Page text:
Barriers to Improvement
The Grade reports that Missouri has joined the Common Core State Standards Initiative. This is how Missouri’s Commissioner of Education defends the decision:
“We now have a patchwork of differing state-developed standards, and that has become a barrier to improving academic performance for all students,” Nicastro said. “The Common Core project is a constructive effort, led by the states themselves, to define academic goals and priorities for all schools.”
It just doesn’t make sense that the variance in other states’ standards is a barrier to improvement here in Missouri. Missouri is free to change its standards without coordinating with any other state.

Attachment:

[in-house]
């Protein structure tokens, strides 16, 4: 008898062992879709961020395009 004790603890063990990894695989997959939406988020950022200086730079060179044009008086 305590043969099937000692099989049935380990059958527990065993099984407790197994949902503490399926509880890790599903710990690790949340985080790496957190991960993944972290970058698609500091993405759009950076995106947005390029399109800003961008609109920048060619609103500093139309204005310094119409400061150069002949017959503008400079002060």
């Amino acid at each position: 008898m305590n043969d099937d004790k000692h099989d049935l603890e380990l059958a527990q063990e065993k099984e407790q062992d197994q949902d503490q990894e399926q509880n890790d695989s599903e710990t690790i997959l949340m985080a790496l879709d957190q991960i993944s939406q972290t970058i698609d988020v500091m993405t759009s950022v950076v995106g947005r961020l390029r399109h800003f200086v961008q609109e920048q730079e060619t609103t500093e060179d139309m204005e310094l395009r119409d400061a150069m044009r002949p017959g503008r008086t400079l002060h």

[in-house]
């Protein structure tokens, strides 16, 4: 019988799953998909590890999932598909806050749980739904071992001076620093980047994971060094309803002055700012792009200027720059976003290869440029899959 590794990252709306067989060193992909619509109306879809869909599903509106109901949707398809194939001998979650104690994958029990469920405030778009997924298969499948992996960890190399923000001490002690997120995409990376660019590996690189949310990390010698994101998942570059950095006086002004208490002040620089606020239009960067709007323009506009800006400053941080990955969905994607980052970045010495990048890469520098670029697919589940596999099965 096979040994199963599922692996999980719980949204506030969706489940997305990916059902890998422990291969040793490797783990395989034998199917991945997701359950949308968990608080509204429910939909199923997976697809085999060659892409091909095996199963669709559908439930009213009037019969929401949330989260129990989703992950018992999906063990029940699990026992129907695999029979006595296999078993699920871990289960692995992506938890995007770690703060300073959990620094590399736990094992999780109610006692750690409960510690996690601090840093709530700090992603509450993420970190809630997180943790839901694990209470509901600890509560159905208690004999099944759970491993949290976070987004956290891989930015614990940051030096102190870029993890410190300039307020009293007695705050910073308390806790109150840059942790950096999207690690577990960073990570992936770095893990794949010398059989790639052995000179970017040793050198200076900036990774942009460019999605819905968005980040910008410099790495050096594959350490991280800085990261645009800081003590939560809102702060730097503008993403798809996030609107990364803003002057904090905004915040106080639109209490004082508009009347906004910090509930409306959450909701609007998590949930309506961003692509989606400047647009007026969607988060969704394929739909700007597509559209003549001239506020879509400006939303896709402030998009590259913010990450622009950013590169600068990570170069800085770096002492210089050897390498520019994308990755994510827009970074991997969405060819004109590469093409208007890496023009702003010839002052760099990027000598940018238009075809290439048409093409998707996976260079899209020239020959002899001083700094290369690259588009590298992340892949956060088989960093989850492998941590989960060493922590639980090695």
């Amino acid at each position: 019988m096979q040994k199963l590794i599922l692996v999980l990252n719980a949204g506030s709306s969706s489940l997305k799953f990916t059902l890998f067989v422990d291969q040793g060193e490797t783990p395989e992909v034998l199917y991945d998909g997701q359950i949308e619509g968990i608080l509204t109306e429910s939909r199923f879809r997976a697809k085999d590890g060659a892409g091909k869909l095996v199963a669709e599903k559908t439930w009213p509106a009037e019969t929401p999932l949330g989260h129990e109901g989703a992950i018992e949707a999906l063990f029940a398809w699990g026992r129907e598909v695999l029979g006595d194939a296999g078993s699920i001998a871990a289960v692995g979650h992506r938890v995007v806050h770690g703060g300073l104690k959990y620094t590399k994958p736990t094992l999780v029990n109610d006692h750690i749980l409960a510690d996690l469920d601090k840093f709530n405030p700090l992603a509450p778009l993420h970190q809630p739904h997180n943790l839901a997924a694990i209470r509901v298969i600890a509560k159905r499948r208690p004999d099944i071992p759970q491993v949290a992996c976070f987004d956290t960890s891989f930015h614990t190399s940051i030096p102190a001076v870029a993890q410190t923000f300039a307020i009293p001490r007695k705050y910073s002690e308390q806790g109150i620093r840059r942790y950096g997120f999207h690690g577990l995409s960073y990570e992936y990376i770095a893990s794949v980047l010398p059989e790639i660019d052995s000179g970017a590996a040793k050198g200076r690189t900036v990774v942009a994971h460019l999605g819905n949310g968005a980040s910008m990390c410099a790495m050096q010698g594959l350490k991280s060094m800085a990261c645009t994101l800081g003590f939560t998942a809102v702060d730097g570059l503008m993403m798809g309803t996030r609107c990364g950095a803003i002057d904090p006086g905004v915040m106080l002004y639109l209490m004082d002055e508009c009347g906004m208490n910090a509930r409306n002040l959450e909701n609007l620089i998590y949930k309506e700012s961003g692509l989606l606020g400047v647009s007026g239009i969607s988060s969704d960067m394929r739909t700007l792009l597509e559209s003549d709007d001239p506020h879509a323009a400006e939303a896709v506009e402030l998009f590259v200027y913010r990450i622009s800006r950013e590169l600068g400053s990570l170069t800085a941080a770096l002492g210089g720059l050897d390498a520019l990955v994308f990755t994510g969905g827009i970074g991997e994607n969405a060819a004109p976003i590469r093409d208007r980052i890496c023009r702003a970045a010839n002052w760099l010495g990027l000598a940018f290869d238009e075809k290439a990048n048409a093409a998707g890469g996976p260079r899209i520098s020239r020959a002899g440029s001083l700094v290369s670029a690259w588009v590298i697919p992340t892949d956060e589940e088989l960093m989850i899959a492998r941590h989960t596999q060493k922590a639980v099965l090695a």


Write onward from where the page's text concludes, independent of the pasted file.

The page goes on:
I also disagree with the idea that all schools need to have the same academic goals and priorities. A magnet high school with a math and science theme is not going to have the same priorities as an arts school. And uniform goals are a bad idea for traditional public schools, too, because no two districts are alike. A district that’s competently teaching basic skills may want to try to cover more content; a district whose students struggle with routine reading assessments might concentrate on literacy.
Each district could do more to improve, and each has to overcome obstacles to succeed. But variance in states’ standards isn’t one of those barriers.